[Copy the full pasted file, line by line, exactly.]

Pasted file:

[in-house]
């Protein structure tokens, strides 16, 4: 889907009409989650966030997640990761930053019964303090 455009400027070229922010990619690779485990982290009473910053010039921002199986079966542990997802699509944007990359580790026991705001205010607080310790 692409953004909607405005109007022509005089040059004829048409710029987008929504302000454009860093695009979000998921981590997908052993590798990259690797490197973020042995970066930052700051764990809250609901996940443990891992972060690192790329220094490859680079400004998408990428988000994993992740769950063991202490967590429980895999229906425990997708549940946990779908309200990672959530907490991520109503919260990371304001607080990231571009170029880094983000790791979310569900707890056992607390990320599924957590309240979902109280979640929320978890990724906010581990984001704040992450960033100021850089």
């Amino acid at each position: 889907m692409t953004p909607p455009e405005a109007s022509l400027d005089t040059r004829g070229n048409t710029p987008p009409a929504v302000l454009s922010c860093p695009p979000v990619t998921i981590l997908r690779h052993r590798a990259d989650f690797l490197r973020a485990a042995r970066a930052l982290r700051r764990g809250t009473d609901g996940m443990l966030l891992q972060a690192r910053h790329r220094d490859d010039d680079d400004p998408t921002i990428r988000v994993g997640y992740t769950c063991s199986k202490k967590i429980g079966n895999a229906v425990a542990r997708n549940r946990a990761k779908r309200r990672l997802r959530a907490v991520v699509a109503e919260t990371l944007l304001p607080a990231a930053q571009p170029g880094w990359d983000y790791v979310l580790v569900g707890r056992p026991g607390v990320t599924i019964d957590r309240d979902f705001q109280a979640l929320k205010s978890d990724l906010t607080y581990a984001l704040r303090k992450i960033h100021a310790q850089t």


[in-house]
């Protein structure tokens, strides 16, 4: 889907009409989650966030997640990761930053019964303090 455009400027070229922010990619690779485990982290009473910053010039921002199986079966542990997802699509944007990359580790026991705001205010607080310790 692409953004909607405005109007022509005089040059004829048409710029987008929504302000454009860093695009979000998921981590997908052993590798990259690797490197973020042995970066930052700051764990809250609901996940443990891992972060690192790329220094490859680079400004998408990428988000994993992740769950063991202490967590429980895999229906425990997708549940946990779908309200990672959530907490991520109503919260990371304001607080990231571009170029880094983000790791979310569900707890056992607390990320599924957590309240979902109280979640929320978890990724906010581990984001704040992450960033100021850089």
């Amino acid at each position: 889907m692409t953004p909607p455009e405005a109007s022509l400027d005089t040059r004829g070229n048409t710029p987008p009409a929504v302000l454009s922010c860093p695009p979000v990619t998921i981590l997908r690779h052993r590798a990259d989650f690797l490197r973020a485990a042995r970066a930052l982290r700051r764990g809250t009473d609901g996940m443990l966030l891992q972060a690192r910053h790329r220094d490859d010039d680079d400004p998408t921002i990428r988000v994993g997640y992740t769950c063991s199986k202490k967590i429980g079966n895999a229906v425990a542990r997708n549940r946990a990761k779908r309200r990672l997802r959530a907490v991520v699509a109503e919260t990371l944007l304001p607080a990231a930053q571009p170029g880094w990359d983000y790791v979310l580790v569900g707890r056992p026991g607390v990320t599924i019964d957590r309240d979902f705001q109280a979640l929320k205010s978890d990724l906010t607080y581990a984001l704040r303090k992450i960033h100021a310790q850089t």